OvisLink AirLive WMU-6500FS
- Network attached for shared storage; FTP, HTTP and BitTorrent clients built-in; wireless and LAN access; works as an access point too; supports IDe and SATA hard drives
- A bit fiddly when installing the hard drive, only supports Wi-Fi 802.11b/g but not 802.11a/n
If you're a compulsive downloader, the need for an external storage solution is probably already there, so why not take the extra functionality and give your PC a break from those long, all-night downloading hauls. The AirLive WMU-6500FS is conceptually simple but makes a lot of sense and there's little to complain about.
Price$ 219.95 (AUD)
Some of us can't function in the morning without a coffee while some of us find ourselves standing out the front of the office having a cigarette every five minutes. Some of us, on the other hand, find ourselves one week into our broadband pay period shaped and unable to surf the Web. This is the worst addiction of all -- the chronic downloader.
For such an addict there is only one external enclosure to get, the AirLive WMU-6500FS, an external, network attached storage (NAS) drive enclosure, which also functions as an access point (802.11b/g) and an FTP, HTTP and BitTorrent client that works independent of your PC, allowing you to turn off the computer and continue downloading. This will save electricity, but it may help you sleep better, too, without the humming and heat of your PC all night.
The enclosure is designed for both IDE and SATA 3.5in drives but it doesn't include a hard drive, so you'll need to factor that into the cost. Fitting a hard drive into the enclosure is fairly simple in theory, but a little fiddly in reality. Although we have to commend the AirLive for supporting both IDE and SATA drives, the double-up of internal cables makes it harder to get a drive screwed-in and the enclosure shut. Fortunately once that's done it's done.
Setting up the AirLive is fairly easy. Once the drive is installed and you've connected it to a PC or router you can either install the bundled software, which is light and simple to use, or you can use the Web-based setup screen. We had mixed success accessing the Web-IP of the AirLive but the software is just as easy to use, if not more so.
If a DHCP server is present the IP address will be dealt with automatically, otherwise you can set it manually as needed. You can set the wireless up as an access point, as a client (connecting to an existing wireless network), or daisy-chain it with other access points. Configuring the hard drive is just as easy. An fdisk utility is present in the software, allowing you to partition your disk into multiple drives if necessary and access rights for sharing data can be allocated as guest or as authorised only. Guest simply allows anyone access while authorisation mode means only authorised users can access the data on the drive.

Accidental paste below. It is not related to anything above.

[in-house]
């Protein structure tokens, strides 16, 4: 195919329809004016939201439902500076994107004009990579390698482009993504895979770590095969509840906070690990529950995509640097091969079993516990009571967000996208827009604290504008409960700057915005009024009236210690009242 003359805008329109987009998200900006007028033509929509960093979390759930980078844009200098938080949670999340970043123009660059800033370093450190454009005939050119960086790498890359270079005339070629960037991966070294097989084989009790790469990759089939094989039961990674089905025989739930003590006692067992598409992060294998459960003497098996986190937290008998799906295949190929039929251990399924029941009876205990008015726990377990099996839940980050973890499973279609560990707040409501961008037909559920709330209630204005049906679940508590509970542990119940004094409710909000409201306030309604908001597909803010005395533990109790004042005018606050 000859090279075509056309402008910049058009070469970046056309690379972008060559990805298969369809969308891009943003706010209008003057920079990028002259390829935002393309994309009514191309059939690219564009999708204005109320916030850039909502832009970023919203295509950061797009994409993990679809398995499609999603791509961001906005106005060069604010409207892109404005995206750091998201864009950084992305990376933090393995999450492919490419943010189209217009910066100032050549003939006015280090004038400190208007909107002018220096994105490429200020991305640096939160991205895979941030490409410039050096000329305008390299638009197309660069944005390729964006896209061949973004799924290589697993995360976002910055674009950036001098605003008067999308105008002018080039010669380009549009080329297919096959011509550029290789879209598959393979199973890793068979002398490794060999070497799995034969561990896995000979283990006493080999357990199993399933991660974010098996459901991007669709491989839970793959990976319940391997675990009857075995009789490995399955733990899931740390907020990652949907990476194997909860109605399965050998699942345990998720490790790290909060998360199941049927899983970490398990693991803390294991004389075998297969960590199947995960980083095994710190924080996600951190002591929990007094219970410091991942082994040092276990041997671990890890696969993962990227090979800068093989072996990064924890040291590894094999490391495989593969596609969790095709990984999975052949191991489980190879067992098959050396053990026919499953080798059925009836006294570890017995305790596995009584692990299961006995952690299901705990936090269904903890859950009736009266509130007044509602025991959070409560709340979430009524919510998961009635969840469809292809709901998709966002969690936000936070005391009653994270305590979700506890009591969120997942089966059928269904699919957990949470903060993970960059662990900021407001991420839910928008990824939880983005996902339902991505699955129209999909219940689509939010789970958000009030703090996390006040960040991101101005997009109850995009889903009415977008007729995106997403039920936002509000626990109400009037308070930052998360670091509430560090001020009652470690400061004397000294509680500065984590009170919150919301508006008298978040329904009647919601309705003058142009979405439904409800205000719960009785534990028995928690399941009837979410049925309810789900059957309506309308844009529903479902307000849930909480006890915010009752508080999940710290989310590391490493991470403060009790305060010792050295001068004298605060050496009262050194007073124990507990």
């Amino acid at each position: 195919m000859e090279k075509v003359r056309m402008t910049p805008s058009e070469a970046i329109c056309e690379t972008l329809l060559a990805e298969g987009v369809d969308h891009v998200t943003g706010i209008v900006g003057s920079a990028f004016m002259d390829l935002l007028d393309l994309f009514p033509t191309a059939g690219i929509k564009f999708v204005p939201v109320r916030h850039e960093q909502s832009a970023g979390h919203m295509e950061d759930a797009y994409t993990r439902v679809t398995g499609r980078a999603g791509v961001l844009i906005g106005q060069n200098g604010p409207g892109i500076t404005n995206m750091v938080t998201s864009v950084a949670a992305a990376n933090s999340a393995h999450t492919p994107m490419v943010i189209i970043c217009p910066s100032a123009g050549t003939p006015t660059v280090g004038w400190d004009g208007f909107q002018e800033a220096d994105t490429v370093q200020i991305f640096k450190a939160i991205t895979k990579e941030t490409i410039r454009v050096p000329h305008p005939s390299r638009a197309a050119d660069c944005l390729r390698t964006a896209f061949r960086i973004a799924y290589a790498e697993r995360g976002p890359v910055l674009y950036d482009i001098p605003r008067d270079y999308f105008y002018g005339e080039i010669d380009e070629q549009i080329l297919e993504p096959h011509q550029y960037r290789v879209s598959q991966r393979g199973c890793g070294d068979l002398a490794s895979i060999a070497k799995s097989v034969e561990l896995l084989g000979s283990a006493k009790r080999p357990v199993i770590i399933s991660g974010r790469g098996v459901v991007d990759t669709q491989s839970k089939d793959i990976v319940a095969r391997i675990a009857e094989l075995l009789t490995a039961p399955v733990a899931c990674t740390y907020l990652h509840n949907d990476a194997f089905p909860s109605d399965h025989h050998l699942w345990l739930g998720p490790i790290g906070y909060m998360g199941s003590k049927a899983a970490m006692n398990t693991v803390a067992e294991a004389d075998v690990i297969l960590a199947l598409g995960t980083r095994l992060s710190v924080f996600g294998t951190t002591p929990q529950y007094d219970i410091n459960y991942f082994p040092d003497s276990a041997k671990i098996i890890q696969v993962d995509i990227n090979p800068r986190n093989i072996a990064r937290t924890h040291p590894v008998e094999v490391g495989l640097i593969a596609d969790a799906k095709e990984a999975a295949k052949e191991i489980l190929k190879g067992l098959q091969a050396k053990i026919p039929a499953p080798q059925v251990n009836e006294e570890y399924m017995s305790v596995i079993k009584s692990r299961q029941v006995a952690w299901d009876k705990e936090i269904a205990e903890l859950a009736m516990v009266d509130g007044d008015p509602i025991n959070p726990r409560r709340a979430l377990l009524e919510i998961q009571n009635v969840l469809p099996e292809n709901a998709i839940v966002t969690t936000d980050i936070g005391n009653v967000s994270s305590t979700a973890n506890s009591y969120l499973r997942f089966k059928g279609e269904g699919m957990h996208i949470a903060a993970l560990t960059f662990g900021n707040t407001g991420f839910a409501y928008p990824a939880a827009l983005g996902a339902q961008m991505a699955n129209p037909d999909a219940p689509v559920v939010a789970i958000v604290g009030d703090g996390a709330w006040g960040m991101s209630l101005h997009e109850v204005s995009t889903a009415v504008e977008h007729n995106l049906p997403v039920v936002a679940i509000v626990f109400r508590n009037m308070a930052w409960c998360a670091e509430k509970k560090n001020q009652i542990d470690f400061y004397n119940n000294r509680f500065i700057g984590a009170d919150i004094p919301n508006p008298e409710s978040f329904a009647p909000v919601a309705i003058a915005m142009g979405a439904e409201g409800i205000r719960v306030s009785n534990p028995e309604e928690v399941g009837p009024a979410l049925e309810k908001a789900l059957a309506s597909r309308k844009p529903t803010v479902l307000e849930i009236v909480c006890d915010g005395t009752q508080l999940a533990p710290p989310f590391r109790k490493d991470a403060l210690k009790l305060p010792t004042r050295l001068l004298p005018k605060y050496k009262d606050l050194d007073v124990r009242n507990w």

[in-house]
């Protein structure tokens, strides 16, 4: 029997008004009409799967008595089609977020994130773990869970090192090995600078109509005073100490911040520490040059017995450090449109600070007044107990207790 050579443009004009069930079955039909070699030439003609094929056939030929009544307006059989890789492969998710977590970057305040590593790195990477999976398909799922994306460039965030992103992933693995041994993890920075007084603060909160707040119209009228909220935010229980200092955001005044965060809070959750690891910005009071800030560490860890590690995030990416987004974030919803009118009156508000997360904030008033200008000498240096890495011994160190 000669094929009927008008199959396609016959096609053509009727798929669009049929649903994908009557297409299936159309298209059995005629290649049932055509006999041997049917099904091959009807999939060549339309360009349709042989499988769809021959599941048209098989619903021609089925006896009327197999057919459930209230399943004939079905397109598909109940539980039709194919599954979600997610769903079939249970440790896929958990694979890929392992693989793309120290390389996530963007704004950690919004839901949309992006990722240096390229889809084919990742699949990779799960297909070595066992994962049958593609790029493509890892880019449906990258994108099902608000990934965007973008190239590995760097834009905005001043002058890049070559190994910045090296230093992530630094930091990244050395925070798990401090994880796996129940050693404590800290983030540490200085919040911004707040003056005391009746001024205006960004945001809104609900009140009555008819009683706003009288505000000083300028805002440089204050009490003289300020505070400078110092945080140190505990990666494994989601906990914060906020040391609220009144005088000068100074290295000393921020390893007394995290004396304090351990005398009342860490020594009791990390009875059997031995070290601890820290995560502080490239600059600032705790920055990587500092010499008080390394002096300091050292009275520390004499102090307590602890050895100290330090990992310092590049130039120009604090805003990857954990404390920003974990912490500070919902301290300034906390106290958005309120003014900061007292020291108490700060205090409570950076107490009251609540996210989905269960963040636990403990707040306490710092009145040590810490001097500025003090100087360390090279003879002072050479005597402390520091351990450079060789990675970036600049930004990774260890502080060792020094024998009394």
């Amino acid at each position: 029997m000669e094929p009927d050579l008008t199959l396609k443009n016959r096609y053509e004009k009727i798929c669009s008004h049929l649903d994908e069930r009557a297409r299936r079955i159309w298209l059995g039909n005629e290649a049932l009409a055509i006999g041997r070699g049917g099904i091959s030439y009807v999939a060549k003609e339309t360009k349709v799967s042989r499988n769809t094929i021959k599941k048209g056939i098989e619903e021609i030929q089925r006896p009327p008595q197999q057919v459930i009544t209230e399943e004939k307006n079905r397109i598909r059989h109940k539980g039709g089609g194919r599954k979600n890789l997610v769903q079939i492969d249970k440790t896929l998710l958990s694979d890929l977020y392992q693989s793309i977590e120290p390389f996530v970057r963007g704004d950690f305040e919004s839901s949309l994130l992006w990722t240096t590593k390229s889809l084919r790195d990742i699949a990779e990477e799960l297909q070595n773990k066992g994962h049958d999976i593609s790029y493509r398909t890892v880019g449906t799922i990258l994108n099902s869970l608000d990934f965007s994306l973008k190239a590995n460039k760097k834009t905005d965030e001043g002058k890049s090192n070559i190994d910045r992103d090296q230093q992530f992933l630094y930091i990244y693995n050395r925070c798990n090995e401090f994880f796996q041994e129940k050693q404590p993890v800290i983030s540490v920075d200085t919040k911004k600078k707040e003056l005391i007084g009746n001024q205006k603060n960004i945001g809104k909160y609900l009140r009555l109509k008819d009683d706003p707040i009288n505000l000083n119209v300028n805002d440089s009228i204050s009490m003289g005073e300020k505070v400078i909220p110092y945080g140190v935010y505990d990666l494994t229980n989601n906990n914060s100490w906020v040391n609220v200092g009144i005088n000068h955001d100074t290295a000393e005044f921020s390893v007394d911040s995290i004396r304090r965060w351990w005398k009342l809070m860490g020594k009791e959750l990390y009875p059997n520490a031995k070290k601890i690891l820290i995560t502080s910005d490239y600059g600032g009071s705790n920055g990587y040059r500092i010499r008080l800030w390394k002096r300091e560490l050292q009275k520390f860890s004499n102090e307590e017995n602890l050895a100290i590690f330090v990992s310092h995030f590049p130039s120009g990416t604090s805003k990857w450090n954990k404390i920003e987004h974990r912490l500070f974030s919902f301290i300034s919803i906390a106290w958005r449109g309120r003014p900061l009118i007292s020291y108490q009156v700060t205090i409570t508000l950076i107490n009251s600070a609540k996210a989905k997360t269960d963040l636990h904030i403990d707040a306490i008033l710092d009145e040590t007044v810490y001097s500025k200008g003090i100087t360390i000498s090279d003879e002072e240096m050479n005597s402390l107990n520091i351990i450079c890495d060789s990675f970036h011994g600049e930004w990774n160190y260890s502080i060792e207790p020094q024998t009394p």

Downloading FTP, HTTP or BitTorrent files is extremely straightforward. For FTP and HTTP you simply paste the link into the appropriate field in the AirLive software, and off it goes. Torrents work much the same way it would with any other software client. Simply find the torrent file you wish to download and upload it to the AirLive software. The AirLive will take it from there. Any files in the jobs list (such as those you're downloading) will also be available to upload. You can allocate the amount of bandwidth for uploads and downloads (you can set it to zero if you want to stop activity), but the AirLive will continue on whether you're paying attention or not, so don't forget what's in the job list or you may find yourself shaped faster than ever.
There are two USB ports on the drive, which will recognise UPnP devices like some MP3 players or media card readers, allowing you to share them also. There is even an iTunes server. A backup button on the front of the device copies data from a USB drive directly to the hard drive, though it won't do the reverse at the touch of a button, you'll have to back this drive up manually.
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